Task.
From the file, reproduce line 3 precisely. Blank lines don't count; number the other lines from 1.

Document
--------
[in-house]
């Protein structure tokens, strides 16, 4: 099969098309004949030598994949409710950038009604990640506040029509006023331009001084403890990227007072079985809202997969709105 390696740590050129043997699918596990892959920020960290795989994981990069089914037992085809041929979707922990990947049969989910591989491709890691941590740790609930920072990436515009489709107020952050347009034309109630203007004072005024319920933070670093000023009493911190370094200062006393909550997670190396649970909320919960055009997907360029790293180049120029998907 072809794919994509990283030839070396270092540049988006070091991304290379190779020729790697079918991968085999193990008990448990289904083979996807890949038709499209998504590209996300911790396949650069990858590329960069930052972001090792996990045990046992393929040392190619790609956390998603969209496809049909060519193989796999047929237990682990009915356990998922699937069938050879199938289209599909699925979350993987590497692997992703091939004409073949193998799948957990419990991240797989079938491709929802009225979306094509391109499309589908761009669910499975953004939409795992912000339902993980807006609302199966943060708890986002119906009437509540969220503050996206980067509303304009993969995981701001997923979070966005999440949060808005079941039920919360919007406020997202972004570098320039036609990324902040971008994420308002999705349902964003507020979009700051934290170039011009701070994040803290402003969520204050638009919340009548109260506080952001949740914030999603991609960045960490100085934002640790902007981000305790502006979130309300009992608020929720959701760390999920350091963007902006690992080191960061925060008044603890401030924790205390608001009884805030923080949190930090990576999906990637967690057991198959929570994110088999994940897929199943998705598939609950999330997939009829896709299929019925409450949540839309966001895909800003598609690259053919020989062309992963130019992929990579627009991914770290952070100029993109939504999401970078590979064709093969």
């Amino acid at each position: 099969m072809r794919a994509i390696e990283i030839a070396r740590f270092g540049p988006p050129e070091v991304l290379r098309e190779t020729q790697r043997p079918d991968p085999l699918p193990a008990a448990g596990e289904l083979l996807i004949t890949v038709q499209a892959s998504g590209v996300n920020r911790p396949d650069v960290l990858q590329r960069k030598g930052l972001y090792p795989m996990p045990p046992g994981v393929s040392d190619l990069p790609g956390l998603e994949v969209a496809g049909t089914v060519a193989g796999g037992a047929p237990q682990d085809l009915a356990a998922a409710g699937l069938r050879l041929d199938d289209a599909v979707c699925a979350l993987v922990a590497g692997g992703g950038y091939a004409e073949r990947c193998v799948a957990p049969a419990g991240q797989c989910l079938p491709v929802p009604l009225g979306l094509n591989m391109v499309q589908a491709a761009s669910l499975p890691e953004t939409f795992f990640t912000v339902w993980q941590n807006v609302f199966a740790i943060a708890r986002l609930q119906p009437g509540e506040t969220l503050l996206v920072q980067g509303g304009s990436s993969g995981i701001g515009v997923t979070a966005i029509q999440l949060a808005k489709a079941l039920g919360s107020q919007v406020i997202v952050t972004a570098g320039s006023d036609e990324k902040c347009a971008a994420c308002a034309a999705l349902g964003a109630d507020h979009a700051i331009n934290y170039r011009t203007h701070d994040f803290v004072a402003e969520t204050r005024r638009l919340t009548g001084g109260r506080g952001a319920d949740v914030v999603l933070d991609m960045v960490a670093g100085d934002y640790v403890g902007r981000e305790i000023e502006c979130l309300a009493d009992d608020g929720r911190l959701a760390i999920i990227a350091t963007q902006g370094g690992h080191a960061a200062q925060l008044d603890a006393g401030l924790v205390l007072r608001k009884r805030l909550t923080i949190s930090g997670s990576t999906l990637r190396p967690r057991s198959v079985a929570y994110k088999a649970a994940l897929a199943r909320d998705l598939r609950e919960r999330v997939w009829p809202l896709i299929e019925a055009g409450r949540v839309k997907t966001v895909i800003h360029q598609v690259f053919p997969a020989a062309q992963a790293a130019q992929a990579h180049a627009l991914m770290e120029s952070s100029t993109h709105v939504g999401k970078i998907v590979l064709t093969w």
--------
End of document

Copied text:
């Amino acid at each position: 099969m072809r794919a994509i390696e990283i030839a070396r740590f270092g540049p988006p050129e070091v991304l290379r098309e190779t020729q790697r043997p079918d991968p085999l699918p193990a008990a448990g596990e289904l083979l996807i004949t890949v038709q499209a892959s998504g590209v996300n920020r911790p396949d650069v960290l990858q590329r960069k030598g930052l972001y090792p795989m996990p045990p046992g994981v393929s040392d190619l990069p790609g956390l998603e994949v969209a496809g049909t089914v060519a193989g796999g037992a047929p237990q682990d085809l009915a356990a998922a409710g699937l069938r050879l041929d199938d289209a599909v979707c699925a979350l993987v922990a590497g692997g992703g950038y091939a004409e073949r990947c193998v799948a957990p049969a419990g991240q797989c989910l079938p491709v929802p009604l009225g979306l094509n591989m391109v499309q589908a491709a761009s669910l499975p890691e953004t939409f795992f990640t912000v339902w993980q941590n807006v609302f199966a740790i943060a708890r986002l609930q119906p009437g509540e506040t969220l503050l996206v920072q980067g509303g304009s990436s993969g995981i701001g515009v997923t979070a966005i029509q999440l949060a808005k489709a079941l039920g919360s107020q919007v406020i997202v952050t972004a570098g320039s006023d036609e990324k902040c347009a971008a994420c308002a034309a999705l349902g964003a109630d507020h979009a700051i331009n934290y170039r011009t203007h701070d994040f803290v004072a402003e969520t204050r005024r638009l919340t009548g001084g109260r506080g952001a319920d949740v914030v999603l933070d991609m960045v960490a670093g100085d934002y640790v403890g902007r981000e305790i000023e502006c979130l309300a009493d009992d608020g929720r911190l959701a760390i999920i990227a350091t963007q902006g370094g690992h080191a960061a200062q925060l008044d603890a006393g401030l924790v205390l007072r608001k009884r805030l909550t923080i949190s930090g997670s990576t999906l990637r190396p967690r057991s198959v079985a929570y994110k088999a649970a994940l897929a199943r909320d998705l598939r609950e919960r999330v997939w009829p809202l896709i299929e019925a055009g409450r949540v839309k997907t966001v895909i800003h360029q598609v690259f053919p997969a020989a062309q992963a790293a130019q992929a990579h180049a627009l991914m770290e120029s952070s100029t993109h709105v939504g999401k970078i998907v590979l064709t093969w």